What Marianne Williamson Does When Her Heart Gets Broken

Williamson bares her soul and shares the life-changing wisdom for which she's most famous.

Marianne Williamson, holding a mic, leaving the campaign for president Juli Hansen via Shutterstock | Bianca Marie Arreola via Canva

Let's face it, you don't have to get dumped to have your heart broken. And no matter who you are, you probably experience something like heartbreak every few weeks. For instance, maybe your partner did something that hurt you. Or maybe a friend betrayed your trust. Even worse, maybe your boss humiliated you in front of your coworkers. While these aren't romantic heartbreaks, they hurt all the same! 


Author and presidential candidate (once again!) Marianne Williamson has been helping people grow, reach their goals and dreams, and find deeper happiness and fulfillment for years. Now she's facing her own heartbreak, leaving behind her hopes for a future leading the country and getting honest about the big and little heartbreaks she faces in her day-to-day life. 

So, what does a leader in personal growth and spirituality do when her heart gets broken? 

As the best-selling author of A Return to Love and her latest book, The Mystic Jesus, Williamson sat down with hosts Andrea Miller and Joanna Schroeder to talk about heartbreak, rejection, and personal growth on an episode of the Open Relationships: Transforming Together podcast. She shared stories of her mistakes, struggles, and personal heartbreaks and helped guide the hosts through their own personal challenges while embracing love and finding their personal power. 


Marianne Williamson's Belief System

Most famous for teaching A Course in Miracles, which centers around a mystic (and inclusive) form of Jesus, Williamson has been selling out arenas and courses for decades. Some may see this as a contradiction, as she was born into a Jewish family, but the form of Jesus represented in ACIM is one that is open to everyone and doesn't follow the teachings of any individual church. 

She explains, "So the exoteric is this very externalized notion of Jesus and an institution and a group of people connected to a church that will tell you and will broker your relationship with him."

However, Williamson believes in a Jesus who is our internal teacher, a guide to whom we can turn for help and support, not some cosmic policeman who wants to punish us or enforce rules. He is available to everyone, and doesn't require a pledge of fidelity or adherence to a set of rules designed around a corporatized church. 

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She sees Jesus as a loving older brother figure who is further down the path than we are. And if you find yourself confused and don't know where to go? Williamson says, " Reach out in your mind's eye, reach out your hand. As a child would reach out their hand for an elder brother."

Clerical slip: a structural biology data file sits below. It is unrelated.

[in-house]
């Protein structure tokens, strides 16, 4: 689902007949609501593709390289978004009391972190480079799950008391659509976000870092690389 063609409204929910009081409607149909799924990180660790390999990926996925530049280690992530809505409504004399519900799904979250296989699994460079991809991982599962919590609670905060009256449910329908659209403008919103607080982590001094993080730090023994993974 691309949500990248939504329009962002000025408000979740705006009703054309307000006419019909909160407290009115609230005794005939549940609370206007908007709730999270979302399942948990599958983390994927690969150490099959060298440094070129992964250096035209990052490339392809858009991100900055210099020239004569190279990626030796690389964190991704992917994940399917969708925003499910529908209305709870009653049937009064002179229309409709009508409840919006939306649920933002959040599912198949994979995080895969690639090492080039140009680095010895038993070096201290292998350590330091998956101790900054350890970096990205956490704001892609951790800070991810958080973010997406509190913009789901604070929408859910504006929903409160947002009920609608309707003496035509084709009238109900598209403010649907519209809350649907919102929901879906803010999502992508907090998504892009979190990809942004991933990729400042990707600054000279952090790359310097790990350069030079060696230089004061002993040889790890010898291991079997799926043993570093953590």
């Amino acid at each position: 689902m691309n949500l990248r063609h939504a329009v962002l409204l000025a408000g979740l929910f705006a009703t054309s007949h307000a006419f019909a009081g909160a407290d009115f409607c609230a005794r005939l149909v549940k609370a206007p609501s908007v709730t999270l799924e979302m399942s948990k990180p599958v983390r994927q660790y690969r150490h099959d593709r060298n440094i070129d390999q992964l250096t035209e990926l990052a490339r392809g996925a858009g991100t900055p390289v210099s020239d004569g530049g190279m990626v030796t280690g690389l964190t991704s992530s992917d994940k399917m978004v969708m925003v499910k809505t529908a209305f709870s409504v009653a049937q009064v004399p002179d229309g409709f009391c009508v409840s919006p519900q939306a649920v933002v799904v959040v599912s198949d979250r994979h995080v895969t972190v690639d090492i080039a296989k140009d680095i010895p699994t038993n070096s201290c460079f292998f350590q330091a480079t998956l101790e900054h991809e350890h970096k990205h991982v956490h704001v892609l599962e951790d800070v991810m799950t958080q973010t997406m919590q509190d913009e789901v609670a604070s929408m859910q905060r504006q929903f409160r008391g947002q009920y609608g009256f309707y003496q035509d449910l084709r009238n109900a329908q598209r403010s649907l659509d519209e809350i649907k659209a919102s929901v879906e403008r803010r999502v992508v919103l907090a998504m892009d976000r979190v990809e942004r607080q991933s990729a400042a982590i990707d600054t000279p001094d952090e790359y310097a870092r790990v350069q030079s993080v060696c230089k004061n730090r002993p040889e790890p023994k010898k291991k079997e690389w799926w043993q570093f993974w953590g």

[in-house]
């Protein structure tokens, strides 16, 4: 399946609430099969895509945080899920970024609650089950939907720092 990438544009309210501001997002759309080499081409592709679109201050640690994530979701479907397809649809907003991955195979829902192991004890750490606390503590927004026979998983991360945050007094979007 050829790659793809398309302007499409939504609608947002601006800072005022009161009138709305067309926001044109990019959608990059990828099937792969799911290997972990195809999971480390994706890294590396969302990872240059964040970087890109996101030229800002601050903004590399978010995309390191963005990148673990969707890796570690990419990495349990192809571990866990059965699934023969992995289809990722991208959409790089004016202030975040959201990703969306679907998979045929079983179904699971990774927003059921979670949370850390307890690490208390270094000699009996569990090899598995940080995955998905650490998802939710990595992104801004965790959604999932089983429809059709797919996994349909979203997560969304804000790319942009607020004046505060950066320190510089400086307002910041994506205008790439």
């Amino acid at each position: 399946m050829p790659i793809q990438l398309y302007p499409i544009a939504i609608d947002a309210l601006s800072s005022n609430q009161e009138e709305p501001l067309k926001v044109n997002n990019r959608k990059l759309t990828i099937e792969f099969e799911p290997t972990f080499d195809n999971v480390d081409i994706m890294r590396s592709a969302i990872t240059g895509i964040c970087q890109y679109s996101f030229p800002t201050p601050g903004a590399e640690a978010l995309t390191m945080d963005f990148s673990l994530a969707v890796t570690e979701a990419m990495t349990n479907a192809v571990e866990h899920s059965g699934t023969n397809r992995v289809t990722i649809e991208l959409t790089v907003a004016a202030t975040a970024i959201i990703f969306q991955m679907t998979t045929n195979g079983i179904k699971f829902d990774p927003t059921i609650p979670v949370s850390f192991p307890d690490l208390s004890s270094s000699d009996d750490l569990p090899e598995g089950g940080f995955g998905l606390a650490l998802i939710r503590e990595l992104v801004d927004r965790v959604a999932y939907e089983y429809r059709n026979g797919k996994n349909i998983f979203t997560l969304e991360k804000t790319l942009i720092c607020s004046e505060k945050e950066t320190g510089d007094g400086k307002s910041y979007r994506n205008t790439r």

With that being said, how can this belief system translate when it comes to forgiveness? 

What Marianne Williamson Does When Her Heart Gets Broken 

There's no worse feeling than being made fun of. But when this comes from a loved one or a friend? This can be absolutely heart-wrenching. And this is exactly the position Williamson found herself in when a good friend of hers invited her to see a show, and then proceeded to make fun of her on stage. 


In the beginning, she found herself drowning in self-pity. She describes it, "She took a slap at me in the play, and I was embarrassed. It was in a town where people knew me, and I just very hurt by it. I was like, what just happened?"

In addition, she was utterly embarrassed. That embarrassment led to anger, as it would for any of us. A friend advised her to pause for a moment before reacting. This pause is where the growth truly happens.

For a while, she sat with this hurt and anger, letting them consume her. Then, she had a sudden and clear thought in her head. 

"The Christ in you cannot be crucified," she said. "'The Christ' being the pure love in you, and who you really are."


During hurtful moments like these, Williamson insists that we have a choice: We can choose to play the victim or we can choose to play the victor. You can either choose to be right or choose to be happy. This applies to all aspects of our lives. Can we make better choices to feel happier, more empowered, more driven by love? 

@yourtango Slow your scroll in the morning! Author @Marianne Williamson says how we set our intentions first thing when we wake up can have a massive impact on our day. Hear more from the presidential candidate on the latest episode of our ‘Open Relationships’ podcast, available now #socialmedia #morningroutine #podcast ♬ original sound - YourTango

This is the power of that pause. Go inside. Find what is holy in you and let that holy self provide your wisdom. Give what you cannot control to God and ask him to help you with it. 

When Williamson asked for help, she realized she needed to be honest — but to clear the accusations and pettiness first. 


Williamson said to herself, "Something needs to be said, but how are you going to say it? And who are you going to be when you say it?"

Taking that pause created space for the wisdom of God to come in, to guide her, and to help her speak from love (for herself and for her friend) and to prevent her from creating more hurt, more anger, and more resentment in the world — which easily could've 

To take a pause and not allow your victim mentality to consume you. To choose instead to allow yourself the grace and kindness to move forward and express that vulnerability head-on.


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Marielisa Reyes is a writer with a bachelor's degree in psychology who covers self-help, relationships, career, and family topics.